Restructuring (e.g. mergers, demergers, share exchanges, drop-down of assets) can, in many cases, be carried out tax-free under the provisions of the EU Mergers Directive as implemented into Danish law. These types of restructuring can be carried out in a tax-exempt manner without prior approval from the tax authorities. However, several objective conditions must be fulfilled. Formation, merger, reorganisation, and liquidation expenses are non-deductible if related to external assistance. However, if any costs related to the restructuring are incurred as employee wages within the group, the cost of the wages can be deducted.
Companies domiciled abroad are subject to Section 15 of the Danish Merger Tax Act. Thus, a cross-border merger requires, that:
- the transferring non-liquidation company is dissolved by transferring the company's assets and liabilities as a whole to another company, or
- two or more companies are merged into a new company.
In order to address cases where mergers retroactively exclude income earned in Denmark from taxation, a new provision was implemented in the Danish law concerning mergers in June 2018. This provision prevents cross-border mergers, in which a foreign company is the recipient company and where income that is earned in the Danish company before the merger took place, is exempted from Danish taxation. The merger date for the Danish company that participates in a tax-exempt cross-border merger with a foreign company shall be the date on which the merger is adopted in all the merging companies. Therefore, the merger date cannot be prior to the date of the actual merger of all the merging companies. The new rule has retroactive effect for cross-border mergers adopted by one or more of the participating companies on 23 March 2018 or later.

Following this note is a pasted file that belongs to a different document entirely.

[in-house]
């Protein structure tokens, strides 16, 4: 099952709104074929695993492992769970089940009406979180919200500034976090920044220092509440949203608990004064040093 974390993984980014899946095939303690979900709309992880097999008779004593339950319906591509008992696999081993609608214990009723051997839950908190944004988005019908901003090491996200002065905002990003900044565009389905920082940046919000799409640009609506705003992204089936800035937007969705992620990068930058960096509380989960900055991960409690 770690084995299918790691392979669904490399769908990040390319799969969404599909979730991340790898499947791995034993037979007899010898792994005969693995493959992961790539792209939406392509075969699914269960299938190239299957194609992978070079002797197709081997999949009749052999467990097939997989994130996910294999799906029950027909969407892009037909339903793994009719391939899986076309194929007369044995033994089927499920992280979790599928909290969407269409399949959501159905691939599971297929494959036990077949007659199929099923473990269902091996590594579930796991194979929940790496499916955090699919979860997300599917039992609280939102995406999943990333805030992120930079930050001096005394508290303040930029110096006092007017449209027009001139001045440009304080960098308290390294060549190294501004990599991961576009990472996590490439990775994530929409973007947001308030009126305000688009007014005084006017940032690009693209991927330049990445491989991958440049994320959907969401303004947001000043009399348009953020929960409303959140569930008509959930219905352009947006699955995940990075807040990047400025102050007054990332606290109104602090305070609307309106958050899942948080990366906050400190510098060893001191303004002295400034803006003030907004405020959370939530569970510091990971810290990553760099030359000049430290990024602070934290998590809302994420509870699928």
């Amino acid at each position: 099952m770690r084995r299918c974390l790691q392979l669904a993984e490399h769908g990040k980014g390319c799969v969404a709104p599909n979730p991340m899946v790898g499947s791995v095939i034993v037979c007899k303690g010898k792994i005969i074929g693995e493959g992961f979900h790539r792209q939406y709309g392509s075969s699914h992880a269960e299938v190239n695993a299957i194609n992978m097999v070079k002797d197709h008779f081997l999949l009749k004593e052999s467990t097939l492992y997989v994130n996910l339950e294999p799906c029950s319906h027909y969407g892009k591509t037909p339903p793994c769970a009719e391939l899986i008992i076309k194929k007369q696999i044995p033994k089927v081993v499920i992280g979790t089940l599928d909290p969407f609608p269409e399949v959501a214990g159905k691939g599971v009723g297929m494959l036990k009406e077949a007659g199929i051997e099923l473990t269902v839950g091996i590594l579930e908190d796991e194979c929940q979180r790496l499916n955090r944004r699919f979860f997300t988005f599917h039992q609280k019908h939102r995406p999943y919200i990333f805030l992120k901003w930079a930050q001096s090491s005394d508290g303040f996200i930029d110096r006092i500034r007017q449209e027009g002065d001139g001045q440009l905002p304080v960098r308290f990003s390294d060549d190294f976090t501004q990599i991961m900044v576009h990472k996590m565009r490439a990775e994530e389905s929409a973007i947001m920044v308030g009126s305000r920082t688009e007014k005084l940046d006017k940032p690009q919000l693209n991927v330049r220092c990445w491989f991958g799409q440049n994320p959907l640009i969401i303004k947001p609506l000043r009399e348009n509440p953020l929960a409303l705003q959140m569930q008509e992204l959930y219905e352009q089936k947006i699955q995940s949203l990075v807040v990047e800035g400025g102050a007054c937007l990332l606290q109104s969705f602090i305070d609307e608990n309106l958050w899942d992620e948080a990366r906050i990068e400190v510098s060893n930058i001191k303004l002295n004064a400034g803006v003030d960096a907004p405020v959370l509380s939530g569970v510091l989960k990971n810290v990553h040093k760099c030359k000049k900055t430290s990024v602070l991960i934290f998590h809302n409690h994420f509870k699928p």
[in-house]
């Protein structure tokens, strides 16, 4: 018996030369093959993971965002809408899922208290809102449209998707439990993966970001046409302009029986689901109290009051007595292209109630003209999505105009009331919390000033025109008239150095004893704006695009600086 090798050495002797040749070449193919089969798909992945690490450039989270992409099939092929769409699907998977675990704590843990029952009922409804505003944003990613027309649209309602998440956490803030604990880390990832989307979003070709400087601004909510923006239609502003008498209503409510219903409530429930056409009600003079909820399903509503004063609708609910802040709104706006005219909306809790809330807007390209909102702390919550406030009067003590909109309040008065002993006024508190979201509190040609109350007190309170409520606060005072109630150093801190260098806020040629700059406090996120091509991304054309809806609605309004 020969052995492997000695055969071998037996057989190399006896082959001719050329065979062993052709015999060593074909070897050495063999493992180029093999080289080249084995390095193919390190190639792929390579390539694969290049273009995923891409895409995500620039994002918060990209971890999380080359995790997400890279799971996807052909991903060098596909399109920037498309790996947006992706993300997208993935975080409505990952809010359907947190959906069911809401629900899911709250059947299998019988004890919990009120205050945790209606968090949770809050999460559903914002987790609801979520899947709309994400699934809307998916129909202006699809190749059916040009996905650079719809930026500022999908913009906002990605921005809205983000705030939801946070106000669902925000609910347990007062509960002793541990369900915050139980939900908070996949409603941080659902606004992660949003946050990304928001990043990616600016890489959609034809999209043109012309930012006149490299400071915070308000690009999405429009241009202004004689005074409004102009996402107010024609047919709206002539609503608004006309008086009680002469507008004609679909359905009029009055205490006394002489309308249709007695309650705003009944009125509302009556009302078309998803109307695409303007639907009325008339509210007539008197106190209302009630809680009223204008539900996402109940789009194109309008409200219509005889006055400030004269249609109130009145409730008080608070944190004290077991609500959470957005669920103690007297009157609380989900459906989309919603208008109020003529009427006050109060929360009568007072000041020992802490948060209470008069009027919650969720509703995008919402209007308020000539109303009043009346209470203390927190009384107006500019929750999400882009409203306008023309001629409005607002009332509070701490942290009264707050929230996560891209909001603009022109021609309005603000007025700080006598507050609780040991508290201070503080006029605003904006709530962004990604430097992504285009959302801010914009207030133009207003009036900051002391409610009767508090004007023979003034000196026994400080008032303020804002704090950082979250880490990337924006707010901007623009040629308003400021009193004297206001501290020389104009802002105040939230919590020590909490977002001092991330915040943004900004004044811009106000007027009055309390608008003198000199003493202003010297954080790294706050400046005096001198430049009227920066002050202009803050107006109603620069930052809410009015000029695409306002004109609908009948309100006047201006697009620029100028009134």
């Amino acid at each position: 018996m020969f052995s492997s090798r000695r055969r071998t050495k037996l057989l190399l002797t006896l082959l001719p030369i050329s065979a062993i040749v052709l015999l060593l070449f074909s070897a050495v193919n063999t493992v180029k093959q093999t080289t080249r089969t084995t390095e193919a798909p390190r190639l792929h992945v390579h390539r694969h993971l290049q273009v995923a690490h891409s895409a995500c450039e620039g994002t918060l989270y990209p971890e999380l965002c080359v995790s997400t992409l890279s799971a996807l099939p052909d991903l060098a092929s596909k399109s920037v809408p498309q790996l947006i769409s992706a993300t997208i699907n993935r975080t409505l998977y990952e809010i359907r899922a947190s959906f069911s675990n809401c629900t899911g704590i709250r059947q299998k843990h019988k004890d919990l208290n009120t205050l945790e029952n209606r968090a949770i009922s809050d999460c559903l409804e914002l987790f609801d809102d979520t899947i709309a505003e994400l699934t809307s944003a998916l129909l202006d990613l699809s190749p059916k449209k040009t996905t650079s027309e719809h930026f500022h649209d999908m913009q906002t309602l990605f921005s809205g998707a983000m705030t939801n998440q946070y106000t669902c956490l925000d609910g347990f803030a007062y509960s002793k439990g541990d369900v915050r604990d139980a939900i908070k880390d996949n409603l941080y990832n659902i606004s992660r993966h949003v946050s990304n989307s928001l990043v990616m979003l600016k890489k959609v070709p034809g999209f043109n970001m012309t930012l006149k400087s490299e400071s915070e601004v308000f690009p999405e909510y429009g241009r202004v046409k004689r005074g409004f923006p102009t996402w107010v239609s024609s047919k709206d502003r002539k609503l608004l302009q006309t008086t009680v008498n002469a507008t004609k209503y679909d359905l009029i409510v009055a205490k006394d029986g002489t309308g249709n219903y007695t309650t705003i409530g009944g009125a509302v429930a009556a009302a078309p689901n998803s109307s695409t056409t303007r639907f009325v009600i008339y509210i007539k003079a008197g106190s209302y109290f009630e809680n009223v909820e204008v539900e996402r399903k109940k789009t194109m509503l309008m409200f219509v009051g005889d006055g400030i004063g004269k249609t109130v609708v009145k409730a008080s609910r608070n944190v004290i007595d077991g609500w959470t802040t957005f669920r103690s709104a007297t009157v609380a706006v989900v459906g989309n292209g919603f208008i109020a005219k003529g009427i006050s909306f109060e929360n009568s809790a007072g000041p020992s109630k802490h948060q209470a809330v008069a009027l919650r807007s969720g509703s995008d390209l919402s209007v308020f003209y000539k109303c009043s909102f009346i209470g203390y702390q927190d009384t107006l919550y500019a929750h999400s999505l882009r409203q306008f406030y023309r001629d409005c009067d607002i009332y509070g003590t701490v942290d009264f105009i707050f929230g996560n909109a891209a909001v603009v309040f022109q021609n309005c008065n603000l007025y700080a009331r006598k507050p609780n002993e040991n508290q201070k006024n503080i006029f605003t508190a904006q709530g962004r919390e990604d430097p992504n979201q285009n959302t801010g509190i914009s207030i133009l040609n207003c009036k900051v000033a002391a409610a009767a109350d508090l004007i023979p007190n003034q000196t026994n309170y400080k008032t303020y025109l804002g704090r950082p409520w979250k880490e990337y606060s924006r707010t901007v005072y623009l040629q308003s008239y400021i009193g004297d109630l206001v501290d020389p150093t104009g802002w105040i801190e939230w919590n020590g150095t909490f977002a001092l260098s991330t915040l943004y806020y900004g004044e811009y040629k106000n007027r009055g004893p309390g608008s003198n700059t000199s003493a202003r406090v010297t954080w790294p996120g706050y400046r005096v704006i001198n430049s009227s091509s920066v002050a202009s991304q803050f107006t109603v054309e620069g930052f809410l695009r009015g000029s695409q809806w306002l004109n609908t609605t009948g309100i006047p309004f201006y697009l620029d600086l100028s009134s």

Danish Intergovernmental Agreement (IGA) with the United States (US)
Denmark has entered into an Intergovernmental Agreement (IGA Model 1) with the United States on the Danish implementation of the Foreign Account Tax Compliance Act (FATCA). The IGA is implemented into Danish law and is, to a large extent, an overlay to existing Danish tax reporting rules applying to Danish banks. The scope of FATCA is, however, wider than the existing rules in terms of both entities and products covered and customer due diligence procedures. The IGA implies that Danish foreign financial institutions (FFIs) must report to the Danish tax authorities instead of directly to the US Internal Revenue Service (IRS). The Denmark-US IGA contains important exceptions for both the Danish mutual fund and pension savings industries.
Common Reporting Standard (CRS)
Denmark is among the ‘early adopters’ of the CRS, whereby the first exchange of information took place in 2017.
The Council Directive 2014/107/EU, amending Directive 2011/16/EU as regards mandatory automatic exchange of information in the field of taxation, has been fully implemented in Denmark and is effective from 1 January 2016.
Reporting under FATCA/CRS
The reporting financial institutions must submit the required information under FATCA/CRS through the online system solution of the Danish tax authorities. The reporting deadline is 1 May, and is the same under both regimes.